President Infantino addresses special event on protecting sport from corruption and crime; FIFA (www.FIFA.com) protects “not only football and its institutions, but also the very people who play the sport”.
FIFA President Gianni Infantino attended the 14th United Nations Congress on Crime Prevention and Criminal Justice to discuss the main threats to football and how the world’s sports governing body is addressing it. face.
Invited to speak at a special event on protecting sport against corruption and crime, President Infantino said that with an unwavering commitment to good governance, the new FIFA has laid the groundwork Solids to Eliminate Corruption in Football:
“Through the FIFA Forward program, we are providing each of our 211 member associations around the world with up to five times more investment than they received before 2016. But the main difference is that every dollar of this investment is linked to specific and external contracts. independent audits in each country. The new FIFA leaves no room for wrongdoing. “
And, referring to FIFA’s groundbreaking financial support program designed and rolled out last year, he continued, “During the pandemic, we have again put this into practice with the FIFA COVID-19 Relief Plan, a fund unprecedented $ 1.5 billion to support football in tough times. In a time of football’s need, funding only goes where it’s needed. “
Vigilance and compliance
On other threats to the integrity of football, the FIFA President raised the issue of match manipulation, saying that, “with the financial strains of the recent pandemic, we will need to remain even more vigilant than ever to ensure that the persons involved in the matches are not susceptible to match-fixing ”.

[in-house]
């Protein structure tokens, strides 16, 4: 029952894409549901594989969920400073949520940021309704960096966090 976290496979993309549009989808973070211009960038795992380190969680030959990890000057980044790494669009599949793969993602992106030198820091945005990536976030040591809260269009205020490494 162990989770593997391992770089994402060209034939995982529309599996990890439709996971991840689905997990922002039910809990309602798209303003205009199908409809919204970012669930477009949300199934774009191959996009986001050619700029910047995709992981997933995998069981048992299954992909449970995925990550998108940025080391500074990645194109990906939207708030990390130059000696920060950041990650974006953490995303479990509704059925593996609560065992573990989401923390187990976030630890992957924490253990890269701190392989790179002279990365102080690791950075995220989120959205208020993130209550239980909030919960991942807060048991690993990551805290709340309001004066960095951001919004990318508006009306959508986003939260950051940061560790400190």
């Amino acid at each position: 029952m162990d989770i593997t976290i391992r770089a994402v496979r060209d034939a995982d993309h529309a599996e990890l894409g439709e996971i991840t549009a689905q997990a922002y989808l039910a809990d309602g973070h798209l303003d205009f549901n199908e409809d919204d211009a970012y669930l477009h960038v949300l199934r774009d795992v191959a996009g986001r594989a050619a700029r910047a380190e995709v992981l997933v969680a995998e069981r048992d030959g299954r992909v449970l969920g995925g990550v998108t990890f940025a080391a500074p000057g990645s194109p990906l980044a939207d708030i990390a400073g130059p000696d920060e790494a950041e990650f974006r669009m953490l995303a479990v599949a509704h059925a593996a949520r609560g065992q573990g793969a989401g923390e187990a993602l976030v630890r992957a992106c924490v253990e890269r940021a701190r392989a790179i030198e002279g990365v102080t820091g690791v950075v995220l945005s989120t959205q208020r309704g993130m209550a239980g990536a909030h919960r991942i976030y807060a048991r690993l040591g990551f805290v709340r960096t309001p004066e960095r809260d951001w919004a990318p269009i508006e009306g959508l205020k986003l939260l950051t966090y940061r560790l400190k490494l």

And, through FIFA’s work to reform the transfer system, the organization strives to ensure a fair and correct distribution of money “in accordance with national and international financial regulations, including anti-money laundering laws.” applicable ”.
Protect the very people who play sport
Having established the FIFA Goalkeepers program with UNICEF, the Council of Europe and Safe Sport International to help prevent any risk of harm to children and the most vulnerable, and to respond appropriately if there is a problem, FIFA seeks to do even more in the fight. against one of society’s most serious crimes.
“FIFA is a proud ally of the United Nations Office on Drugs and Crime (UNODC),” said the FIFA President. “We are truly grateful for the partnership we established with UNODC last year to tackle one of the most difficult issues facing our sport, including child protection, protection of the sport integrity and crime prevention. “
Referring to the Memorandum of Understanding signed with UNODC, the FIFA President added: “We are currently discussing the possibility of creating an independent, multisport, multi-government and multi-government ‘International Sports Safety Center’. agencies to help manage child abuse in sport. “
Only as strong as our networks
President Infantino said FIFA’s strength in resolving these issues lies in its collaboration with specialist agencies.
“Recognizing the natural limits of our experience and expertise, we are forming global alliances with international and regional organizations to fight wrongdoing and contribute to positive social change.
“Since 2018, we have concluded collaboration agreements with globally recognized authorities such as UNODC, the World Health Organization, UN Women, UNESCO, the World Food Program, the Council of Europe, the African Union and ASEAN.
“Common elements in these agreements include good governance, protection of the integrity of sport and protection of children.”